BE AWARE OF THE SPACE YOU TAKE UP
Many of us grew up feeling like absolute outcasts. We had no spaces to be ourselves, without editing or fitting in to the heteronormative understanding that was expected out of us, so it does feel awesome when straight and cisgender people want to visit queer spaces to feel more connected to the community. But, try to imagine what it would be like if, every time you went to a bar, groups of queer people commented on how much they loved straight people; how adorable you all are and how straight bars are such a blast and everyone is so exotic and cute. After a while, you’d get really annoyed. You’d be tired of feeling novel, of feeling different, when you’re just trying to relax, or flirt, or get laid. We feel that way, too. Don’t take up opportunities that are about queer people having a platform to put forward their narratives and experiences. Being openly queer has made me lose out on a lot of work opportunities. Make space for us, not just in your personal worlds, but also professionally.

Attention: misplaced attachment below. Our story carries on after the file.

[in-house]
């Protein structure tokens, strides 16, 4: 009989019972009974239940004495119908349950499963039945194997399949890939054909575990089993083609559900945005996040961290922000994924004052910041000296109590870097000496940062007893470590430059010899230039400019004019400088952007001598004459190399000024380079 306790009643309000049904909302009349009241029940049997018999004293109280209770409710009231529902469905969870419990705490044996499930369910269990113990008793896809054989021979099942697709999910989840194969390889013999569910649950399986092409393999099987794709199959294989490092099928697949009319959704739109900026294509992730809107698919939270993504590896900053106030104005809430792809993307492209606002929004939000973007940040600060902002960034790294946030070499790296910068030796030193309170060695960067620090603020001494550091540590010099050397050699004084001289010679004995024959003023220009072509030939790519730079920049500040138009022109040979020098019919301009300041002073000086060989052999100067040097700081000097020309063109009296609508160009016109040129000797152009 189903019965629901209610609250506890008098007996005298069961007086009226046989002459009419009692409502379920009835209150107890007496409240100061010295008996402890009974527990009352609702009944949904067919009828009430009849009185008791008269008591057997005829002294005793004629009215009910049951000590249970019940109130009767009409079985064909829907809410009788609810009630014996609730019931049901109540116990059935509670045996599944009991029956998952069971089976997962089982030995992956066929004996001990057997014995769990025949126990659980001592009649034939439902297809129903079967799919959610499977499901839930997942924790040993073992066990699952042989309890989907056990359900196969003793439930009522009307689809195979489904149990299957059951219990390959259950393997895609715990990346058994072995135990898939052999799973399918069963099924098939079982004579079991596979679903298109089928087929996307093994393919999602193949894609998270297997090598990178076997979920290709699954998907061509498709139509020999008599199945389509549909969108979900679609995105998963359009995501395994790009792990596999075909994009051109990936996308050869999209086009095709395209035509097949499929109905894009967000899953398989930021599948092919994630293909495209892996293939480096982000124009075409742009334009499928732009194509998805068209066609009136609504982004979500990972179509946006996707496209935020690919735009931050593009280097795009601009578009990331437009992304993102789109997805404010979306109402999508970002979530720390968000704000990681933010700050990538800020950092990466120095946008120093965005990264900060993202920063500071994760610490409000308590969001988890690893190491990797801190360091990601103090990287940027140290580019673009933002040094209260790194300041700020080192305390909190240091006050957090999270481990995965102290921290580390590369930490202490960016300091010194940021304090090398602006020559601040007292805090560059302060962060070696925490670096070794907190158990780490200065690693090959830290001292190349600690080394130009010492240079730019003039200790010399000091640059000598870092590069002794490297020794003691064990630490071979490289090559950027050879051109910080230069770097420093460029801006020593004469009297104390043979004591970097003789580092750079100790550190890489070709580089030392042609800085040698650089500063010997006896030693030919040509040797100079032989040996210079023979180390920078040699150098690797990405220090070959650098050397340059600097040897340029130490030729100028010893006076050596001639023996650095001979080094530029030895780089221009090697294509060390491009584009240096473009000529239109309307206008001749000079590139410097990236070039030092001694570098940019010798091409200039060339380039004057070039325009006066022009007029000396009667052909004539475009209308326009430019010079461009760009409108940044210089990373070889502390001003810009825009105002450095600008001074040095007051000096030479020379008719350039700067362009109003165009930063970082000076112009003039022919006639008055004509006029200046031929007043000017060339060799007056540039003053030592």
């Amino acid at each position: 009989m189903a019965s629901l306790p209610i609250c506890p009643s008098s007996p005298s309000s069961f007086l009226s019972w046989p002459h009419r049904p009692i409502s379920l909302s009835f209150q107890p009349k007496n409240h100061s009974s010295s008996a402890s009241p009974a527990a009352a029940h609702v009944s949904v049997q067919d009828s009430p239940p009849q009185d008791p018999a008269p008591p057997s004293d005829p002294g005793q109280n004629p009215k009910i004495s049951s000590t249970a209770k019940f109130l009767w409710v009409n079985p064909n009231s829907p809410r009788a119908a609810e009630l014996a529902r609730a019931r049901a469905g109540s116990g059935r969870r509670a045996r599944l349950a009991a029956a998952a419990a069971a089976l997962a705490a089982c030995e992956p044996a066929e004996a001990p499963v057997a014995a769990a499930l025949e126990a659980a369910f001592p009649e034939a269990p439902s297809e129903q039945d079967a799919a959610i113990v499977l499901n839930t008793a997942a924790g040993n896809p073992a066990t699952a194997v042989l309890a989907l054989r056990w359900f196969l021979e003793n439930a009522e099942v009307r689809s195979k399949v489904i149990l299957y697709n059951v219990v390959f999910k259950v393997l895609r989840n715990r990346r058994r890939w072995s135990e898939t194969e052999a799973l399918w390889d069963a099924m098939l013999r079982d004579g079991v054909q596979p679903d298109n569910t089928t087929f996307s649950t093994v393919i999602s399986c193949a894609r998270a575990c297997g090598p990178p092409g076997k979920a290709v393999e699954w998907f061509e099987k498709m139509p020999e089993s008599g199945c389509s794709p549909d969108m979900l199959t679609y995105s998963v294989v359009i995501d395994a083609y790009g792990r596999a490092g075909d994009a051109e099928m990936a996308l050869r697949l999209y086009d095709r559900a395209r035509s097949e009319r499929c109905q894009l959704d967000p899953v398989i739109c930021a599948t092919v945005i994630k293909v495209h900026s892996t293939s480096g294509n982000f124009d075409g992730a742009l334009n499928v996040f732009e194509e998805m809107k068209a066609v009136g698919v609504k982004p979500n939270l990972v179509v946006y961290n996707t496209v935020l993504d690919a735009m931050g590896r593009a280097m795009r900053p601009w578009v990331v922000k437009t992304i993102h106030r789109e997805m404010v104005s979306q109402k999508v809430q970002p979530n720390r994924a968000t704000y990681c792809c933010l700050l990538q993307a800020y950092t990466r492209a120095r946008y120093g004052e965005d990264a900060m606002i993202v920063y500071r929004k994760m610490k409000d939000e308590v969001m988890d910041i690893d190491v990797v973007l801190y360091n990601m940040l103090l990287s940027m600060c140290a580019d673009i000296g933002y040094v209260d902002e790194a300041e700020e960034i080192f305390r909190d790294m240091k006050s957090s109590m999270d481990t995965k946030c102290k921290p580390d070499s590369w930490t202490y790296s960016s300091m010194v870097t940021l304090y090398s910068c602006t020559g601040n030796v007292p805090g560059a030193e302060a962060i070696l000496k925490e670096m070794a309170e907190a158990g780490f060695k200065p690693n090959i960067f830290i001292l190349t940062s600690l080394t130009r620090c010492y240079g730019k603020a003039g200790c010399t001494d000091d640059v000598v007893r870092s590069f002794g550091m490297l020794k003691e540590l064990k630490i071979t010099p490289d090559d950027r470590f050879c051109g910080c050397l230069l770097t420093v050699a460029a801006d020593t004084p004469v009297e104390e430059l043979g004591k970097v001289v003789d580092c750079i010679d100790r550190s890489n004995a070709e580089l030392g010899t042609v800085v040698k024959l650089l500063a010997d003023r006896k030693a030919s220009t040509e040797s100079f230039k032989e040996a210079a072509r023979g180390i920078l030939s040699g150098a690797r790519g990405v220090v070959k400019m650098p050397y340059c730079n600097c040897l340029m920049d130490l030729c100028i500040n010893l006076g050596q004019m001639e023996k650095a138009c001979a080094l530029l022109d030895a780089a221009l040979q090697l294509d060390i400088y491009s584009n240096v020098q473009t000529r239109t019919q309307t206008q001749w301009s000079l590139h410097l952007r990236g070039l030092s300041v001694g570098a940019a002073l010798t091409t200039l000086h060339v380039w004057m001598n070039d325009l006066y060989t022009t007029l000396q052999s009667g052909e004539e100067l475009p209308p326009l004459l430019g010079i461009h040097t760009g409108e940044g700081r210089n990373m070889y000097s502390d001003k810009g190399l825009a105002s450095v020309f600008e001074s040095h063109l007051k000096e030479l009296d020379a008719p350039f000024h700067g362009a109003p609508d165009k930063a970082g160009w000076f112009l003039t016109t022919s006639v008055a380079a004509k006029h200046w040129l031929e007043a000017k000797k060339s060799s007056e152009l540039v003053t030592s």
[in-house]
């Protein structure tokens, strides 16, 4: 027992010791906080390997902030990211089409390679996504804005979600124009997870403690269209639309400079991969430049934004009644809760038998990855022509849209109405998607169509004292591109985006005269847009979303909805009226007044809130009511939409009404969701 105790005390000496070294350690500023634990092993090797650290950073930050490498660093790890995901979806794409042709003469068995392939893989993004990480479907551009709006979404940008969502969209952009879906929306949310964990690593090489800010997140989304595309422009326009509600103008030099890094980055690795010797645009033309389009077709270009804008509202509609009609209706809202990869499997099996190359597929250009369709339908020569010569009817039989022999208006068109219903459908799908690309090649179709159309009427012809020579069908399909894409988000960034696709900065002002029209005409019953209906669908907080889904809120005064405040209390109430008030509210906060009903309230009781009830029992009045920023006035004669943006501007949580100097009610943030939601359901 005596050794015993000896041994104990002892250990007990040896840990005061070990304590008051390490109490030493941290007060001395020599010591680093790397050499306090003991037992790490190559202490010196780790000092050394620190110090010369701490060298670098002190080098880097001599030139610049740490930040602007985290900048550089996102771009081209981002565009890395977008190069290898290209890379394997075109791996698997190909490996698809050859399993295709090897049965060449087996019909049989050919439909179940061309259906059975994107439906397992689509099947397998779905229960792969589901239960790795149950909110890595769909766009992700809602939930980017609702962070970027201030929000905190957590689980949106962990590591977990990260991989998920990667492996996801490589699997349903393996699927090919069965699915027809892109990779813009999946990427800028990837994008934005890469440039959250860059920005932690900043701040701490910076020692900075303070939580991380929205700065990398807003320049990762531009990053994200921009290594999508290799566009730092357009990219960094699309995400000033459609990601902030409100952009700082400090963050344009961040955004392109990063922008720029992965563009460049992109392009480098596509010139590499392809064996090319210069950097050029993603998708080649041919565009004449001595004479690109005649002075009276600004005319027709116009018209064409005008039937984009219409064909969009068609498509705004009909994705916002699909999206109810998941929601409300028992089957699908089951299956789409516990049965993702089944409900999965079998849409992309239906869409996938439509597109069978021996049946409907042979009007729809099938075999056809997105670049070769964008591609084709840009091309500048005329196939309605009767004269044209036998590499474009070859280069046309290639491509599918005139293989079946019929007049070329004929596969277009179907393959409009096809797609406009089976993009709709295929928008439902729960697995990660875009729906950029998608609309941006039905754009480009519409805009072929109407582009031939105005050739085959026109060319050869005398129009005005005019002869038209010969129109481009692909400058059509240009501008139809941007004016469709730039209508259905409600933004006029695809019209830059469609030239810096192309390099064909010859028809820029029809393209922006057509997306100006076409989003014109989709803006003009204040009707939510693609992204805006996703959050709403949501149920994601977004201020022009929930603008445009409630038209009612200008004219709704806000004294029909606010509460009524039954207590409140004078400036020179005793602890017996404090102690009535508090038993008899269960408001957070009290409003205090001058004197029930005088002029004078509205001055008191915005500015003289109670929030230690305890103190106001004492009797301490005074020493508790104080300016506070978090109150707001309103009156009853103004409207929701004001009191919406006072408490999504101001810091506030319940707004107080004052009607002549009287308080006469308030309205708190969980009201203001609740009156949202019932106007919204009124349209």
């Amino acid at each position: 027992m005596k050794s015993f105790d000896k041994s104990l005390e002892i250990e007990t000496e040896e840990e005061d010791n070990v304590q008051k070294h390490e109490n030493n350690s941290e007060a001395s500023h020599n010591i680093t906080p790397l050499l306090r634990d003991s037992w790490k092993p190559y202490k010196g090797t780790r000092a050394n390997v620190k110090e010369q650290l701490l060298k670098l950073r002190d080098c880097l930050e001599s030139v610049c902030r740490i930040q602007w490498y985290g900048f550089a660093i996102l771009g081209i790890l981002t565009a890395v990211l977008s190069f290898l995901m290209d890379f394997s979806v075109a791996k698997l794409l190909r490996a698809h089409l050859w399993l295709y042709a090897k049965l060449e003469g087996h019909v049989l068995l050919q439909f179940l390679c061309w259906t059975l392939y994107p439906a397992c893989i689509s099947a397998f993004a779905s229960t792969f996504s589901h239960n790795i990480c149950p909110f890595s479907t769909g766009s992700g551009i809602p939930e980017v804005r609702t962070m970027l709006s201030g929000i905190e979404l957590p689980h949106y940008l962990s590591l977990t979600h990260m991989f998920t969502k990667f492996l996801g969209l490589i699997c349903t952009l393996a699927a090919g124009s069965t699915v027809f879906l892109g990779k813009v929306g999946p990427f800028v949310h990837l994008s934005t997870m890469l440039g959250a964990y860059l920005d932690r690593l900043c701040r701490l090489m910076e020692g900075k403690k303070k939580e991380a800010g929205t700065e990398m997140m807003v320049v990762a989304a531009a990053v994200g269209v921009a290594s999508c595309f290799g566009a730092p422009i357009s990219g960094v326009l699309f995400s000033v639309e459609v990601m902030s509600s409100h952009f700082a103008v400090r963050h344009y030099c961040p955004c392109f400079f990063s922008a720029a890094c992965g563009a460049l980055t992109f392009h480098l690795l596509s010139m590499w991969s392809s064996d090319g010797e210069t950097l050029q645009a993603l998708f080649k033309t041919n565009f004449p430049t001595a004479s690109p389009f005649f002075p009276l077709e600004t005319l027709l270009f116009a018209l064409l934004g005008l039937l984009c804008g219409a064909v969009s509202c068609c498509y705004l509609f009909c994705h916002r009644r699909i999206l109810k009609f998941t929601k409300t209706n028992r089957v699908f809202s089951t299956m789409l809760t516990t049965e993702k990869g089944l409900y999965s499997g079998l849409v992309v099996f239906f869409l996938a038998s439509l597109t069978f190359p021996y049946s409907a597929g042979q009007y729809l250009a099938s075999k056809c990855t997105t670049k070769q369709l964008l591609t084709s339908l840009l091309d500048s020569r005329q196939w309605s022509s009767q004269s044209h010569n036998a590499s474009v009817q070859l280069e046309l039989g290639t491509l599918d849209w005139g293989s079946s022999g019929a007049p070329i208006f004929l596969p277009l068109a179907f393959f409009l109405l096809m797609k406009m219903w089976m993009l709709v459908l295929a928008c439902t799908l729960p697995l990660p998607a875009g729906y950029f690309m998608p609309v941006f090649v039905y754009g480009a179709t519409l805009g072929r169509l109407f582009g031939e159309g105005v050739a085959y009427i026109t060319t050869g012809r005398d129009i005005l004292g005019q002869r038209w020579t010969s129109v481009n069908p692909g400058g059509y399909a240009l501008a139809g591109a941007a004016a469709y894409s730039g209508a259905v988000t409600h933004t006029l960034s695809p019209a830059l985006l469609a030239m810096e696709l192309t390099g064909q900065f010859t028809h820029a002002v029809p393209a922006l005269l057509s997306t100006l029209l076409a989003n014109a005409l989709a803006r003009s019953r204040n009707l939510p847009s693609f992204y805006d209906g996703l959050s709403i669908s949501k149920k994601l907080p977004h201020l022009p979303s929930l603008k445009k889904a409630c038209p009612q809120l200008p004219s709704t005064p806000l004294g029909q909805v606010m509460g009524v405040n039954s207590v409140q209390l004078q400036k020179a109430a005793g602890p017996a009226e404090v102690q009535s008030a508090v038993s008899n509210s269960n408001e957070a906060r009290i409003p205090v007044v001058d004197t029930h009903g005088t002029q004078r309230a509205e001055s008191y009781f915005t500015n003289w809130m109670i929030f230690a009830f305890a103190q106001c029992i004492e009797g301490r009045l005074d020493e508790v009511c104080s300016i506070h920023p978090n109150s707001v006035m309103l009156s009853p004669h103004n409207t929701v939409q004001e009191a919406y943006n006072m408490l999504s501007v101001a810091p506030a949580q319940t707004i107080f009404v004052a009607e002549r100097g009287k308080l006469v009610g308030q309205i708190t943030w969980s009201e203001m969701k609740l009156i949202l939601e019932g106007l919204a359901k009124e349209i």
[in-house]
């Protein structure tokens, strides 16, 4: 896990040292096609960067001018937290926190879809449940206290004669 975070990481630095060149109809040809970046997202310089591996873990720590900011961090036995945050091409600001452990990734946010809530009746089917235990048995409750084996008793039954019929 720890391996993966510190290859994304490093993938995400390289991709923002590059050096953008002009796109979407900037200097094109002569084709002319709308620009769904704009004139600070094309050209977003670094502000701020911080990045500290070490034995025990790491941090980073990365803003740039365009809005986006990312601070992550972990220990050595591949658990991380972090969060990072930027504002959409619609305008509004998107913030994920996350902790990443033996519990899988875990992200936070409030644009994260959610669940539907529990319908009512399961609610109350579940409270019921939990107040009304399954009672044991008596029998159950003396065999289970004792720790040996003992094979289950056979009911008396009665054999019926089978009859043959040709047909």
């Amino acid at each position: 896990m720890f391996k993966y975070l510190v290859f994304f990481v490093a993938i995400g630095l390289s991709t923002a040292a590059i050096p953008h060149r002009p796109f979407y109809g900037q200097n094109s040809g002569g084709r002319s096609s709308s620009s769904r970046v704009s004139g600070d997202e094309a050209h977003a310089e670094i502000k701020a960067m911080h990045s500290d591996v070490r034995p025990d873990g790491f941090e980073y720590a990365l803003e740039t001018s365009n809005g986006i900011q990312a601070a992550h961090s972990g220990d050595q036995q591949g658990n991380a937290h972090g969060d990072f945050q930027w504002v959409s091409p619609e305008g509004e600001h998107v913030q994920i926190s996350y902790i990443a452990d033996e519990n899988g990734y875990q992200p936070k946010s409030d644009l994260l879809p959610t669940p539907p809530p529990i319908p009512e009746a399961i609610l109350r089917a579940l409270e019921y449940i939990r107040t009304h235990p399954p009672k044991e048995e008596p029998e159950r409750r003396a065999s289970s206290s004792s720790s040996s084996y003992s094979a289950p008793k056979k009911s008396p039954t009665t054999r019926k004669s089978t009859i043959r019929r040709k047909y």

WE ARE JUST LIKE YOU
Just like every other human being, we are usually flawed, some of us are wounded, a few of us are mean too. We are confused and cranky for no rhyme or reason, some of us suffer from bouts of insecurity and loneliness too. We might not be like your favourite queer characters from your favourite TV shows. It is alright to expect us to be like that, but please don’t be disappointed when we don’t live up to it. Rather, take a moment to understand where and why that expectation stemmed from, and then just Let It Go, like Elsa did in Frozen. While I think it is mighty cool to have such positive representation of queer characters, please know that most of us might not be as impressive or likeable as the queer characters that you adore so much.
BE COMFORTABLE BEING UNCOMFORTABLE
There is no such thing as the perfect ally, just like there are no perfect people. The point is not being perfect, but creating a world where all of us are free. You will make mistakes as you get better acquainted with the queer community, it is only natural to do so. Perhaps the best learning will come from those mistakes, how you deal with them, how to never repeat them, and move forward. Always ask people for their pronouns by letting them know your pronouns and how you would like to be addressed — a very important act to avoid misgendering queer folx. It also helps to let folx know that you are open to guidance and feedback because you are here to grow. Please remember that allyship requires great patience. All you can do is do your best, and that is good enough.